"I have sympathy for Taiwanese regulators," says Jack Huang,
partner at Jones Day in Taipei. "They don't know what to think
and they don't know what do about private equity bids."
The same could be said about private equity firms in Taiwan,
who are spending more and more time second-guessing a befuddled
regulator with neither a policy view, nor experience in dealing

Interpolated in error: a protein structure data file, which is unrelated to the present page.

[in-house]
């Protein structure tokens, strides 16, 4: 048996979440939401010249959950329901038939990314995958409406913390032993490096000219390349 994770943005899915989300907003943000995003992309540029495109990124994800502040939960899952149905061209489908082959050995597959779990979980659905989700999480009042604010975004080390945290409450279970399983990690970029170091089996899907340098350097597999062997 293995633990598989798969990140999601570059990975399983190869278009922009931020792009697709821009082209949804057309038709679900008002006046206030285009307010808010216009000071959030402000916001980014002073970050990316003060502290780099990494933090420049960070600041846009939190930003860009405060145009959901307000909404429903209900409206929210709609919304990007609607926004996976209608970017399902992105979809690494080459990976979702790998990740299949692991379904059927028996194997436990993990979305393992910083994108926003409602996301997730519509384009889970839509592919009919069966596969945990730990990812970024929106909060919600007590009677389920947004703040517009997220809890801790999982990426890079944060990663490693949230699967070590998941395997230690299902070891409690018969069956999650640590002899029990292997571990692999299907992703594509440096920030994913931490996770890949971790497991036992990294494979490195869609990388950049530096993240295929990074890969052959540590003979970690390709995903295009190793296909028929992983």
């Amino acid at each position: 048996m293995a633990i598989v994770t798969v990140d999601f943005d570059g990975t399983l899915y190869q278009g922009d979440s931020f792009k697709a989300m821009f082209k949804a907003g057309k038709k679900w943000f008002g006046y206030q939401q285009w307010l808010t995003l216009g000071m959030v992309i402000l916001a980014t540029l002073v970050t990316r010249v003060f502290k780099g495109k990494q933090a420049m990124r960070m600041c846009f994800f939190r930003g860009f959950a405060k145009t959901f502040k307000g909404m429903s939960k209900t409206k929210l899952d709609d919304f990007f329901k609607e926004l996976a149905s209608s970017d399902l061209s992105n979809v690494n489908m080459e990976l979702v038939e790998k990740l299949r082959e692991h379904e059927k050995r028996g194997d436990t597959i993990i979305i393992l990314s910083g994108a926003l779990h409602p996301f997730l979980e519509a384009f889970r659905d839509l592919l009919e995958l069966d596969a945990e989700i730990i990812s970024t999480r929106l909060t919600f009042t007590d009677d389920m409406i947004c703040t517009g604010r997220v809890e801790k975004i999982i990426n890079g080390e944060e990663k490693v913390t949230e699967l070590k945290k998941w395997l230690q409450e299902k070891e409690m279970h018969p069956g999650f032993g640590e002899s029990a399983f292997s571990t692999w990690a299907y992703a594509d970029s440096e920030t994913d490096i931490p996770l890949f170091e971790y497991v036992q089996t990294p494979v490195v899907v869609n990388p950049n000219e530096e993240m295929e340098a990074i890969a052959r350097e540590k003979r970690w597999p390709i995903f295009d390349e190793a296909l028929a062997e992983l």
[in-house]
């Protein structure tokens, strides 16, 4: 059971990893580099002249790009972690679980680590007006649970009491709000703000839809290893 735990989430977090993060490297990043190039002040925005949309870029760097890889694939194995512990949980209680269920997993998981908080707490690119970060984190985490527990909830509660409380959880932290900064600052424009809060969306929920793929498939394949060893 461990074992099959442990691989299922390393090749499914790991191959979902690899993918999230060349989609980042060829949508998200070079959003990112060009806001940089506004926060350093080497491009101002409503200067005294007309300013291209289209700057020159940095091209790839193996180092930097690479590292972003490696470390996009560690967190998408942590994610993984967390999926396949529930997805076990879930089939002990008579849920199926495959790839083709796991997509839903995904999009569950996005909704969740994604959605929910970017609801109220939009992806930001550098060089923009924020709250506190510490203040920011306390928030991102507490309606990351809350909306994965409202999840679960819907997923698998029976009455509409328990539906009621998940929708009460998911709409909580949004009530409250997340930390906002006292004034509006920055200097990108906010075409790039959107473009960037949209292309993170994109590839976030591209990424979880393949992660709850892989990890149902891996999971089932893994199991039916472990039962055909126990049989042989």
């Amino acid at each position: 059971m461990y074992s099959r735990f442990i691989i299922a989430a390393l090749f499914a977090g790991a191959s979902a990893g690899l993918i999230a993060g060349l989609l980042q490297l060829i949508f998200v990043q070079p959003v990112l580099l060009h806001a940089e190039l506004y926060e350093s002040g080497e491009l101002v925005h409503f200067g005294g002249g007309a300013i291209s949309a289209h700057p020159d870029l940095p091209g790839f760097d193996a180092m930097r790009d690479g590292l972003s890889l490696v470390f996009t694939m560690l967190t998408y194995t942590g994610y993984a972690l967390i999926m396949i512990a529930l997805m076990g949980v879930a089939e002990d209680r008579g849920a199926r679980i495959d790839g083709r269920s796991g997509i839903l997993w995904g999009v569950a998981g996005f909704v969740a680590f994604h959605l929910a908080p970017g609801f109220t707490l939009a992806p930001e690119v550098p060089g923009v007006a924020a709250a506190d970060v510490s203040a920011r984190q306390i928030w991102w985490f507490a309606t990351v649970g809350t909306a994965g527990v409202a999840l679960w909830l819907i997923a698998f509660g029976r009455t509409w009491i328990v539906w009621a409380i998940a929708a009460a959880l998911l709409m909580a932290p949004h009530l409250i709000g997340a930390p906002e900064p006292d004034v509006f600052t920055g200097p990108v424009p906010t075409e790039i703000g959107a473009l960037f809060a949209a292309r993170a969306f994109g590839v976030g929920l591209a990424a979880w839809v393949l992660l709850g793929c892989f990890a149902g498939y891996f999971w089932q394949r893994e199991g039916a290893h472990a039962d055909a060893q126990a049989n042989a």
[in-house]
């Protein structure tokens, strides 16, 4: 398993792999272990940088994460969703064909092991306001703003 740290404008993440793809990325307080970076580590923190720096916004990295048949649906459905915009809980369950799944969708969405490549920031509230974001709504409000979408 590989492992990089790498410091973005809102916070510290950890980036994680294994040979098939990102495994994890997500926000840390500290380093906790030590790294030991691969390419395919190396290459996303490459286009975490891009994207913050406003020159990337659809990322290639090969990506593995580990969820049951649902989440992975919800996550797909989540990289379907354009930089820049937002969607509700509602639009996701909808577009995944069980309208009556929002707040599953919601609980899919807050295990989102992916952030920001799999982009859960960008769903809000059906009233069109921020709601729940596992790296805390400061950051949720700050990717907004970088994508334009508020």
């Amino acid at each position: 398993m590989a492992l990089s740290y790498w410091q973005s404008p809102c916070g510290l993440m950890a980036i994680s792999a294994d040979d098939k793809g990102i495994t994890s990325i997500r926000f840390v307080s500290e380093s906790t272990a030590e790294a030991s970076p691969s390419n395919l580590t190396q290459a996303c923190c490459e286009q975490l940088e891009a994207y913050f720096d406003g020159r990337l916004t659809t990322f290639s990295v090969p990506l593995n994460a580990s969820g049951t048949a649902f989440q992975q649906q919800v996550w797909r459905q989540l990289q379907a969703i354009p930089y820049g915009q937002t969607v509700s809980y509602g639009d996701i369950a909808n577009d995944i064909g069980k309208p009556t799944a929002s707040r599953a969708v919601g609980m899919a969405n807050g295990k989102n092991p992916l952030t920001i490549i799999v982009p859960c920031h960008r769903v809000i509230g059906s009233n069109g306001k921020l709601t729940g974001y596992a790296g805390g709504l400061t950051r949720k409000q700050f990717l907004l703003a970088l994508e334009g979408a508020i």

with foreign bids.
Taiwan has been mooted as Asia's new private equity paradise
for nearly four years. Its thriving technology sector would
attract huge US bids. They would buy up, de-list, restructure,
and sell on. And with foreign bidders in the region galled by
China's obstruction to private equity, Taiwan was expected to
be the perfect antidote.
No way in US investors are certainly buzzing around. But the
country's Financial Services Commission (FSC) and cabinet-level
Investment Commission (IC) often won't let them in. Approvals